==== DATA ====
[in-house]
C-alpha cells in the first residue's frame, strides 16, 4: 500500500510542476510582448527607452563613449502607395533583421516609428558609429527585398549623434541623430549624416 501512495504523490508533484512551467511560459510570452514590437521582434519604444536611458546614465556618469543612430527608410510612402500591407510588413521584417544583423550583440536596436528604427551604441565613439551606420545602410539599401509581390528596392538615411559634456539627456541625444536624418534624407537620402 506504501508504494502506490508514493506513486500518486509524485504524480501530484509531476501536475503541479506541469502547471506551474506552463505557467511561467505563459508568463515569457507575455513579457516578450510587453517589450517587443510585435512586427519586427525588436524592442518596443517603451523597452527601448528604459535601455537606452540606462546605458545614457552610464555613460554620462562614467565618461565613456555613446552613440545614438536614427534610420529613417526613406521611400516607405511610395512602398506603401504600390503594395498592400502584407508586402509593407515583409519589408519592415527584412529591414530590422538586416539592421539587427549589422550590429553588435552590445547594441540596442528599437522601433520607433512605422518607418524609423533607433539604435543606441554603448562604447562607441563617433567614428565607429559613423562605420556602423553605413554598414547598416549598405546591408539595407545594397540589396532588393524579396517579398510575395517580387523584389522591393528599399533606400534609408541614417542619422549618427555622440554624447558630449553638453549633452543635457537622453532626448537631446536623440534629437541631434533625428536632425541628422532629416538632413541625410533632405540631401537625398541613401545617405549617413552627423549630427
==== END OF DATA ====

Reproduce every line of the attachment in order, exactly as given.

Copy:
[in-house]
C-alpha cells in the first residue's frame, strides 16, 4: 500500500510542476510582448527607452563613449502607395533583421516609428558609429527585398549623434541623430549624416 501512495504523490508533484512551467511560459510570452514590437521582434519604444536611458546614465556618469543612430527608410510612402500591407510588413521584417544583423550583440536596436528604427551604441565613439551606420545602410539599401509581390528596392538615411559634456539627456541625444536624418534624407537620402 506504501508504494502506490508514493506513486500518486509524485504524480501530484509531476501536475503541479506541469502547471506551474506552463505557467511561467505563459508568463515569457507575455513579457516578450510587453517589450517587443510585435512586427519586427525588436524592442518596443517603451523597452527601448528604459535601455537606452540606462546605458545614457552610464555613460554620462562614467565618461565613456555613446552613440545614438536614427534610420529613417526613406521611400516607405511610395512602398506603401504600390503594395498592400502584407508586402509593407515583409519589408519592415527584412529591414530590422538586416539592421539587427549589422550590429553588435552590445547594441540596442528599437522601433520607433512605422518607418524609423533607433539604435543606441554603448562604447562607441563617433567614428565607429559613423562605420556602423553605413554598414547598416549598405546591408539595407545594397540589396532588393524579396517579398510575395517580387523584389522591393528599399533606400534609408541614417542619422549618427555622440554624447558630449553638453549633452543635457537622453532626448537631446536623440534629437541631434533625428536632425541628422532629416538632413541625410533632405540631401537625398541613401545617405549617413552627423549630427